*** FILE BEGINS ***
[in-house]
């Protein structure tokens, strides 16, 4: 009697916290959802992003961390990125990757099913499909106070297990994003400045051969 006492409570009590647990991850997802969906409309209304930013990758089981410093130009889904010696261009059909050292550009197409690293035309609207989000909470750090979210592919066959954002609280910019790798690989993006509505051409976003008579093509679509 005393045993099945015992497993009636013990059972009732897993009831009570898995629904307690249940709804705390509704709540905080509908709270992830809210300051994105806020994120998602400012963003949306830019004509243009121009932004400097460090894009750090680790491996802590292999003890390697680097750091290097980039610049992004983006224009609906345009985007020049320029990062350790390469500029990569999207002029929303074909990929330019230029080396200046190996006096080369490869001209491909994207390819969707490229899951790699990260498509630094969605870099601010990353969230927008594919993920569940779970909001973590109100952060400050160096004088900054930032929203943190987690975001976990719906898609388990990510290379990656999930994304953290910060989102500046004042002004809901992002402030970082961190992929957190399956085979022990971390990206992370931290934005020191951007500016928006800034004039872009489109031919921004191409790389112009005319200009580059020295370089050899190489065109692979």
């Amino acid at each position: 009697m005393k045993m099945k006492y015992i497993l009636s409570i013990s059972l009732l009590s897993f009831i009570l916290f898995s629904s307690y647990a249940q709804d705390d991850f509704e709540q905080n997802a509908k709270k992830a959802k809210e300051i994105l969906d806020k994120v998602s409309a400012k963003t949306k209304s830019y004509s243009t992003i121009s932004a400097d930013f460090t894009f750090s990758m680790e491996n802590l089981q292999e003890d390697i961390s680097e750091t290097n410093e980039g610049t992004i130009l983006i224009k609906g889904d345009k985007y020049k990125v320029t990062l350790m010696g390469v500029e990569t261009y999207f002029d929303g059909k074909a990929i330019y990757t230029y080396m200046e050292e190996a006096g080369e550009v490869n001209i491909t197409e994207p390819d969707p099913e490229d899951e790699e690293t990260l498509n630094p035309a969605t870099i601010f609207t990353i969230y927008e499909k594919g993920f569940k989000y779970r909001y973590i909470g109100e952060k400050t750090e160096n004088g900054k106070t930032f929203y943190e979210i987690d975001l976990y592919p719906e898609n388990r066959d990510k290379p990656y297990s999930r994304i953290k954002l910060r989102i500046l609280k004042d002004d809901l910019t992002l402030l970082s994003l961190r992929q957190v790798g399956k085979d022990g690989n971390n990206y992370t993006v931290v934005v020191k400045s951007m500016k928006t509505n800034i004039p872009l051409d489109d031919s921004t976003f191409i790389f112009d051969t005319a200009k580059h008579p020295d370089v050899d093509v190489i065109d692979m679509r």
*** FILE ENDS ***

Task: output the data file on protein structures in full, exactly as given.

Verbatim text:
[in-house]
């Protein structure tokens, strides 16, 4: 009697916290959802992003961390990125990757099913499909106070297990994003400045051969 006492409570009590647990991850997802969906409309209304930013990758089981410093130009889904010696261009059909050292550009197409690293035309609207989000909470750090979210592919066959954002609280910019790798690989993006509505051409976003008579093509679509 005393045993099945015992497993009636013990059972009732897993009831009570898995629904307690249940709804705390509704709540905080509908709270992830809210300051994105806020994120998602400012963003949306830019004509243009121009932004400097460090894009750090680790491996802590292999003890390697680097750091290097980039610049992004983006224009609906345009985007020049320029990062350790390469500029990569999207002029929303074909990929330019230029080396200046190996006096080369490869001209491909994207390819969707490229899951790699990260498509630094969605870099601010990353969230927008594919993920569940779970909001973590109100952060400050160096004088900054930032929203943190987690975001976990719906898609388990990510290379990656999930994304953290910060989102500046004042002004809901992002402030970082961190992929957190399956085979022990971390990206992370931290934005020191951007500016928006800034004039872009489109031919921004191409790389112009005319200009580059020295370089050899190489065109692979």
């Amino acid at each position: 009697m005393k045993m099945k006492y015992i497993l009636s409570i013990s059972l009732l009590s897993f009831i009570l916290f898995s629904s307690y647990a249940q709804d705390d991850f509704e709540q905080n997802a509908k709270k992830a959802k809210e300051i994105l969906d806020k994120v998602s409309a400012k963003t949306k209304s830019y004509s243009t992003i121009s932004a400097d930013f460090t894009f750090s990758m680790e491996n802590l089981q292999e003890d390697i961390s680097e750091t290097n410093e980039g610049t992004i130009l983006i224009k609906g889904d345009k985007y020049k990125v320029t990062l350790m010696g390469v500029e990569t261009y999207f002029d929303g059909k074909a990929i330019y990757t230029y080396m200046e050292e190996a006096g080369e550009v490869n001209i491909t197409e994207p390819d969707p099913e490229d899951e790699e690293t990260l498509n630094p035309a969605t870099i601010f609207t990353i969230y927008e499909k594919g993920f569940k989000y779970r909001y973590i909470g109100e952060k400050t750090e160096n004088g900054k106070t930032f929203y943190e979210i987690d975001l976990y592919p719906e898609n388990r066959d990510k290379p990656y297990s999930r994304i953290k954002l910060r989102i500046l609280k004042d002004d809901l910019t992002l402030l970082s994003l961190r992929q957190v790798g399956k085979d022990g690989n971390n990206y992370t993006v931290v934005v020191k400045s951007m500016k928006t509505n800034i004039p872009l051409d489109d031919s921004t976003f191409i790389f112009d051969t005319a200009k580059h008579p020295d370089v050899d093509v190489i065109d692979m679509r």